Telling all comes with the territory! If you’re not ready to share your entire existence with your audience, then you might as well do something else in your life. This job doesn’t allow you to hide or to pretend you’re something other than what you are, cause at some point you’ll get caught! You know, when you come from a small country like I do, you don’t necessarily have the support you need. You have to fight for every inch of your career’s path, so when you’re lucky enough to live your dream and to go around the world doing what you love most, you simply don’t have the luxury to think that it’s hard being in the public eye. Quite the opposite; you’re grateful. I have received so much love from my people, that at the end of the day it makes it all worth it, it wins over any hardship. That’s why it’s so important for me to give back, any way you can. Whether it’s through an organization, like the Horatio Alger Association, an association that grants scholarships to young students facing adversity for which I am an international ambassador, or just helping an old lady cross the street or a young artist find their way.
How do you stay strong during tough times in the industry, and which have been the moments that have made it all worth it?
Well, I can tell you for a fact that nowadays you probably have to be either insane or really love the music more than anything else in your life to do this job! The industry has become toxic. There’s a perpetuated perception that music has no value, first of all financial and therefore spiritual. There have been many times in the last few years where I have been taken on a trajectory where I was humiliated or bullied by people in the industry. And you know, when you’re an artist, because you’re more sensitive by nature, you’re not equipped to handle it. Nobody gives you a manual at the beginning of your career saying “beware, literally everybody will have an opinion about anything that they think is negative about you and will throw it relentlessly at your face, no filter!” There was a time a couple of years ago, right before I started working on this new album, where I had completely lost myself. I felt I had no value whatsoever. It took me a long time to recuperate and realize that it was up to me to change the way I was affected. I have to admit that there were moments where I wasn’t strong at all. But then the music, this divine “creature” that is music, helped me find my way. In my case, it happened when I started my singing lessons again, and day by day, I would re-discover why I wanted to do this in the first place: simply because I loved it more than anything else. Every time I’m on stage, every time I’m recording, every time someone tells me my music affected them, it makes it all worth it.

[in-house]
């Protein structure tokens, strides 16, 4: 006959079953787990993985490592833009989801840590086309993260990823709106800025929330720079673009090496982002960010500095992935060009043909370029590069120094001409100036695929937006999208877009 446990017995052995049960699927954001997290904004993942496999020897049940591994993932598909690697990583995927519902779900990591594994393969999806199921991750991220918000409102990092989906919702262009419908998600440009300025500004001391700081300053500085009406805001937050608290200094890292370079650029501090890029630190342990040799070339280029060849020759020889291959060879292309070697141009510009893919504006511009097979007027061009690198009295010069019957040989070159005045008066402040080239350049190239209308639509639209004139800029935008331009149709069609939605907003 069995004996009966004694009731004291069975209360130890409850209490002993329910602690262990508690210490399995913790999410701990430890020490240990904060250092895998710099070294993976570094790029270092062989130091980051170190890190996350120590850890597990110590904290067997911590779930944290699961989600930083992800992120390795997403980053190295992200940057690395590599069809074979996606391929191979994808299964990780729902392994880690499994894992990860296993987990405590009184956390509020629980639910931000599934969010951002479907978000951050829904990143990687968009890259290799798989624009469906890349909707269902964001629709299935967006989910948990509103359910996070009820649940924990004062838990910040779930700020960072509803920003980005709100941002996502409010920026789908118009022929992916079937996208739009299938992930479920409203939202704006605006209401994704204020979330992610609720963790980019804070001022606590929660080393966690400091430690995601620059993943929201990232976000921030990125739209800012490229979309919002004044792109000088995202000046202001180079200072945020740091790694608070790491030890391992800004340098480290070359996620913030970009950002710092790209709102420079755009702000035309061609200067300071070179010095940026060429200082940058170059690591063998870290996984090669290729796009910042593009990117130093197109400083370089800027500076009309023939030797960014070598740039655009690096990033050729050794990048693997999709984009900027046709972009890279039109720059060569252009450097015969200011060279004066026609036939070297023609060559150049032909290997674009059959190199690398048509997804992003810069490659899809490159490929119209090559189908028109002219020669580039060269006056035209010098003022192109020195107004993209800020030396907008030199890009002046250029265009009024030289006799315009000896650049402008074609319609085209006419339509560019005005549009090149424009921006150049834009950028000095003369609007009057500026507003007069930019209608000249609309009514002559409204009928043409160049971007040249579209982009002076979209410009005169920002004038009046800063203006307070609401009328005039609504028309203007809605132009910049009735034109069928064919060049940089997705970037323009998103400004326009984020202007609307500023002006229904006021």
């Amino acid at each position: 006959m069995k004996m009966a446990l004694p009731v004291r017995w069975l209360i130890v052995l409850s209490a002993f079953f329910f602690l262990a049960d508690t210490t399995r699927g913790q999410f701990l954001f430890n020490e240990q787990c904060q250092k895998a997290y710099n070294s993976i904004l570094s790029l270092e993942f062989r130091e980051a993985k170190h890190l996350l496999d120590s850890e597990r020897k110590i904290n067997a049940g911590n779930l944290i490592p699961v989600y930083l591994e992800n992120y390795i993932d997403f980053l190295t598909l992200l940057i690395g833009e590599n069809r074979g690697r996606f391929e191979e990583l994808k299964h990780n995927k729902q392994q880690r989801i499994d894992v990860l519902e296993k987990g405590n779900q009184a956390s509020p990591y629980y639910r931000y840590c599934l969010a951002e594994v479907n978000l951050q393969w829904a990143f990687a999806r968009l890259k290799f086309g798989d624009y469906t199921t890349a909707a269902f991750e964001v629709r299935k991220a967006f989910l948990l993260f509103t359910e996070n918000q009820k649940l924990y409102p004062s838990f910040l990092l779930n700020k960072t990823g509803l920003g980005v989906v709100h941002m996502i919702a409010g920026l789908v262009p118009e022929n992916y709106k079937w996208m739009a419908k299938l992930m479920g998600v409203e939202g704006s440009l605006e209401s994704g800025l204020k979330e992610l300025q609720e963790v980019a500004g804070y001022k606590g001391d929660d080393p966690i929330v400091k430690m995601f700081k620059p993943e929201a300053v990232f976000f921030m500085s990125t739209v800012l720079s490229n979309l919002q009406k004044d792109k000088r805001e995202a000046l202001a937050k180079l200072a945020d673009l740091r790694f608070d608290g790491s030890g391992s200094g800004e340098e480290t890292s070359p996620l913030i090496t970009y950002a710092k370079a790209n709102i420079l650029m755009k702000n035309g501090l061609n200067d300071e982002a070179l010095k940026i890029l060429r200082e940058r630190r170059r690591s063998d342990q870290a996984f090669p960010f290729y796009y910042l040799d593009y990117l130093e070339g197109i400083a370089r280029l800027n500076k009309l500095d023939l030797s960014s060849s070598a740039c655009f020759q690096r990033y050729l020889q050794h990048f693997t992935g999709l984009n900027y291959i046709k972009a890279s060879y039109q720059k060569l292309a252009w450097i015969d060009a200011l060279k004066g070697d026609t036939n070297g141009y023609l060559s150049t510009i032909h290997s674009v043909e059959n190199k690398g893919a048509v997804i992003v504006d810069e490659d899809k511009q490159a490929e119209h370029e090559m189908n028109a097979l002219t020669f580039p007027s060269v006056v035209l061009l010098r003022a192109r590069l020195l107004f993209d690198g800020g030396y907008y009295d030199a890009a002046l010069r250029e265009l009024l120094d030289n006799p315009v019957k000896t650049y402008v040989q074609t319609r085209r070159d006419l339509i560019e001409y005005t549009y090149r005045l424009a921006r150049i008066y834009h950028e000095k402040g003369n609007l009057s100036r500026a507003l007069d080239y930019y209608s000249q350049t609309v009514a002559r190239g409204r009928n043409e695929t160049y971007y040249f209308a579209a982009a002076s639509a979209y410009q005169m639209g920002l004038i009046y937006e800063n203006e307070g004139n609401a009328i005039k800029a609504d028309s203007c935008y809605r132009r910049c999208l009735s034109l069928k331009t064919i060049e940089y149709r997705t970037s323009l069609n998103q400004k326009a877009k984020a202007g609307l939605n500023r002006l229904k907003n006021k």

If you had the chance, what would you tell people struggling with addiction?
I don’t feel it’s up to me to tell them anything because addiction is caused by a very deep and personal trauma. That’s why I used my weapon, my music to say something. I would only tell them that there’s people around them who love them more than they could ever know and that they’ll be there at any moment to help them. And that love, along with effort, is enough to cure any trauma.
Finally, at BELLA, we operate on the ideology that beauty is defined by each. What does beauty mean to you, and how do you find it?
Oh I’m right there with you guys! Beauty to me is the combination of every single perfection and imperfection that causes emotion. It’s the smile of the person you love, the way they’ll put their hand on your back, the freckle you absolutely hate on your face or when you have a good day and you tell yourself in the mirror “hmmm you’re ok!”. As cliché as it may sound, I try to find beauty every single day in little things. I look for it in the sea close to my house in Athens or at a little corner cafe in my other neighborhood in New York. I find it when I cook food for my friends, and we all gather around a table for hours drinking and eating! I find it in the eyes of the people I love, and in those gorgeous moments of loneliness.
Ultimately, through music, George Perris aspires to make positive changes and give back to a community he cares deeply about. To work towards a more compassionate and just society; one where everyone, despite hardships, gets the love and support they deserve. As a case in point, the singer supports the Horatio Alger Association of Distinguished Americans, a non-profit educational organization, which provides scholarships to deserving young people who have demonstrated integrity and determination in overcoming adversity. More information at www.horatioalger.org.
Don’t miss the singer’s 2nd Public Television Special, “Live at the Acropolis” that will be aired this June on PBS stations across the USA; featuring a performance with Australian superstar Tina Arena.
By Rose Aljure